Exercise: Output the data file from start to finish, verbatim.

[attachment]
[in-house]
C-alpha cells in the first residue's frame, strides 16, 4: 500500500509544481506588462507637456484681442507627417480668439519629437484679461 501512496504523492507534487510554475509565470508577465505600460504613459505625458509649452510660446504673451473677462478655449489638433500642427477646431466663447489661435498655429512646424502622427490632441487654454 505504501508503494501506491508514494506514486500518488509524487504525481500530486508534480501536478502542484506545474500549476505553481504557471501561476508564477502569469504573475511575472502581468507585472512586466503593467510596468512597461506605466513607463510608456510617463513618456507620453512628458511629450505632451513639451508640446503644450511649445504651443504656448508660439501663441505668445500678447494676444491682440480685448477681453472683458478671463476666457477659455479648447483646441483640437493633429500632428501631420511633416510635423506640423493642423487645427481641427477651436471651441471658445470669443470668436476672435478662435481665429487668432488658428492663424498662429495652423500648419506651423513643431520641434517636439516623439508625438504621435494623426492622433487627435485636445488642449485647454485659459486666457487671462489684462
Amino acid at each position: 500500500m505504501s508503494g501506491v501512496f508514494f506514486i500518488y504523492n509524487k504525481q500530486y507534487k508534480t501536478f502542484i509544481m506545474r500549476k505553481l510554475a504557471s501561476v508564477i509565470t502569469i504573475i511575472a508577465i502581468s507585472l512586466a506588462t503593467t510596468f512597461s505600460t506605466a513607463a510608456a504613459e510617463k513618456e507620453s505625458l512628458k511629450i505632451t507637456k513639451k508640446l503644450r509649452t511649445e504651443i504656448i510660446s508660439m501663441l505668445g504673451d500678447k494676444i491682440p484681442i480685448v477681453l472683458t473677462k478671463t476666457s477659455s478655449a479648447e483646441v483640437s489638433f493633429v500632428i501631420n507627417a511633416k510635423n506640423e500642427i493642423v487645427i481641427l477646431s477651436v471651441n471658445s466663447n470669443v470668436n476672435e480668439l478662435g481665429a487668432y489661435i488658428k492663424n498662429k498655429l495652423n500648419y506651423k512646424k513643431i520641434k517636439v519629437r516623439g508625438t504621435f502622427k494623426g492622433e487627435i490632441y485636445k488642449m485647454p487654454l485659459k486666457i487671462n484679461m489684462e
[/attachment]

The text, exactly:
[in-house]
C-alpha cells in the first residue's frame, strides 16, 4: 500500500509544481506588462507637456484681442507627417480668439519629437484679461 501512496504523492507534487510554475509565470508577465505600460504613459505625458509649452510660446504673451473677462478655449489638433500642427477646431466663447489661435498655429512646424502622427490632441487654454 505504501508503494501506491508514494506514486500518488509524487504525481500530486508534480501536478502542484506545474500549476505553481504557471501561476508564477502569469504573475511575472502581468507585472512586466503593467510596468512597461506605466513607463510608456510617463513618456507620453512628458511629450505632451513639451508640446503644450511649445504651443504656448508660439501663441505668445500678447494676444491682440480685448477681453472683458478671463476666457477659455479648447483646441483640437493633429500632428501631420511633416510635423506640423493642423487645427481641427477651436471651441471658445470669443470668436476672435478662435481665429487668432488658428492663424498662429495652423500648419506651423513643431520641434517636439516623439508625438504621435494623426492622433487627435485636445488642449485647454485659459486666457487671462489684462
Amino acid at each position: 500500500m505504501s508503494g501506491v501512496f508514494f506514486i500518488y504523492n509524487k504525481q500530486y507534487k508534480t501536478f502542484i509544481m506545474r500549476k505553481l510554475a504557471s501561476v508564477i509565470t502569469i504573475i511575472a508577465i502581468s507585472l512586466a506588462t503593467t510596468f512597461s505600460t506605466a513607463a510608456a504613459e510617463k513618456e507620453s505625458l512628458k511629450i505632451t507637456k513639451k508640446l503644450r509649452t511649445e504651443i504656448i510660446s508660439m501663441l505668445g504673451d500678447k494676444i491682440p484681442i480685448v477681453l472683458t473677462k478671463t476666457s477659455s478655449a479648447e483646441v483640437s489638433f493633429v500632428i501631420n507627417a511633416k510635423n506640423e500642427i493642423v487645427i481641427l477646431s477651436v471651441n471658445s466663447n470669443v470668436n476672435e480668439l478662435g481665429a487668432y489661435i488658428k492663424n498662429k498655429l495652423n500648419y506651423k512646424k513643431i520641434k517636439v519629437r516623439g508625438t504621435f502622427k494623426g492622433e487627435i490632441y485636445k488642449m485647454p487654454l485659459k486666457i487671462n484679461m489684462e